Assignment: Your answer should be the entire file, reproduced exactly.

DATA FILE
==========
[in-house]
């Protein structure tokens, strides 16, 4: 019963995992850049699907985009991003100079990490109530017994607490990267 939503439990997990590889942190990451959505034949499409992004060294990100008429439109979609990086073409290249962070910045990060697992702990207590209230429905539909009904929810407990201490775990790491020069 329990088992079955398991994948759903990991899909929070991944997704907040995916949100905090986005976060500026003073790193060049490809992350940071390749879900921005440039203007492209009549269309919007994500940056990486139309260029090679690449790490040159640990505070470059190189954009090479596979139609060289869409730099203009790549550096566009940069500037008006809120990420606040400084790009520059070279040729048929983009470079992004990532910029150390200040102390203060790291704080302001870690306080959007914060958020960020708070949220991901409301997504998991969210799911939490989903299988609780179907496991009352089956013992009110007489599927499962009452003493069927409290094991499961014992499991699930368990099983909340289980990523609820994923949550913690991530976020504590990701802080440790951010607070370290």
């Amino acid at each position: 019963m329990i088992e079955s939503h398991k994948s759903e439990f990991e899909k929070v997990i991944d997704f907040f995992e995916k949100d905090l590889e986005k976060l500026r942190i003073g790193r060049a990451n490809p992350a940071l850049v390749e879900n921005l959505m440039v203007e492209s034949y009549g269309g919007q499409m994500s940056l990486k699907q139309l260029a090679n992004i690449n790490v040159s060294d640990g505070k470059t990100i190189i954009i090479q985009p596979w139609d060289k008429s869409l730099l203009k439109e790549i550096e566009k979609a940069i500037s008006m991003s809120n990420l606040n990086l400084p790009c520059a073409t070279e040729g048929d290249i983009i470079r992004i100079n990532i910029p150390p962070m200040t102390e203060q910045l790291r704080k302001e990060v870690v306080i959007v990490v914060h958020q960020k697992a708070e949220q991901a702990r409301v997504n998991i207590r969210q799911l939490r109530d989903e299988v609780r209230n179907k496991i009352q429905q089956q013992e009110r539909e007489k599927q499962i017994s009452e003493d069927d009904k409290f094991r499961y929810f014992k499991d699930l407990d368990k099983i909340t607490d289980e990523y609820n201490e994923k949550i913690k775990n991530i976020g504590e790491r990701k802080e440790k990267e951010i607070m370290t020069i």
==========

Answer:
[in-house]
């Protein structure tokens, strides 16, 4: 019963995992850049699907985009991003100079990490109530017994607490990267 939503439990997990590889942190990451959505034949499409992004060294990100008429439109979609990086073409290249962070910045990060697992702990207590209230429905539909009904929810407990201490775990790491020069 329990088992079955398991994948759903990991899909929070991944997704907040995916949100905090986005976060500026003073790193060049490809992350940071390749879900921005440039203007492209009549269309919007994500940056990486139309260029090679690449790490040159640990505070470059190189954009090479596979139609060289869409730099203009790549550096566009940069500037008006809120990420606040400084790009520059070279040729048929983009470079992004990532910029150390200040102390203060790291704080302001870690306080959007914060958020960020708070949220991901409301997504998991969210799911939490989903299988609780179907496991009352089956013992009110007489599927499962009452003493069927409290094991499961014992499991699930368990099983909340289980990523609820994923949550913690991530976020504590990701802080440790951010607070370290």
């Amino acid at each position: 019963m329990i088992e079955s939503h398991k994948s759903e439990f990991e899909k929070v997990i991944d997704f907040f995992e995916k949100d905090l590889e986005k976060l500026r942190i003073g790193r060049a990451n490809p992350a940071l850049v390749e879900n921005l959505m440039v203007e492209s034949y009549g269309g919007q499409m994500s940056l990486k699907q139309l260029a090679n992004i690449n790490v040159s060294d640990g505070k470059t990100i190189i954009i090479q985009p596979w139609d060289k008429s869409l730099l203009k439109e790549i550096e566009k979609a940069i500037s008006m991003s809120n990420l606040n990086l400084p790009c520059a073409t070279e040729g048929d290249i983009i470079r992004i100079n990532i910029p150390p962070m200040t102390e203060q910045l790291r704080k302001e990060v870690v306080i959007v990490v914060h958020q960020k697992a708070e949220q991901a702990r409301v997504n998991i207590r969210q799911l939490r109530d989903e299988v609780r209230n179907k496991i009352q429905q089956q013992e009110r539909e007489k599927q499962i017994s009452e003493d069927d009904k409290f094991r499961y929810f014992k499991d699930l407990d368990k099983i909340t607490d289980e990523y609820n201490e994923k949550i913690k775990n991530i976020g504590e790491r990701k802080e440790k990267e951010i607070m370290t020069i």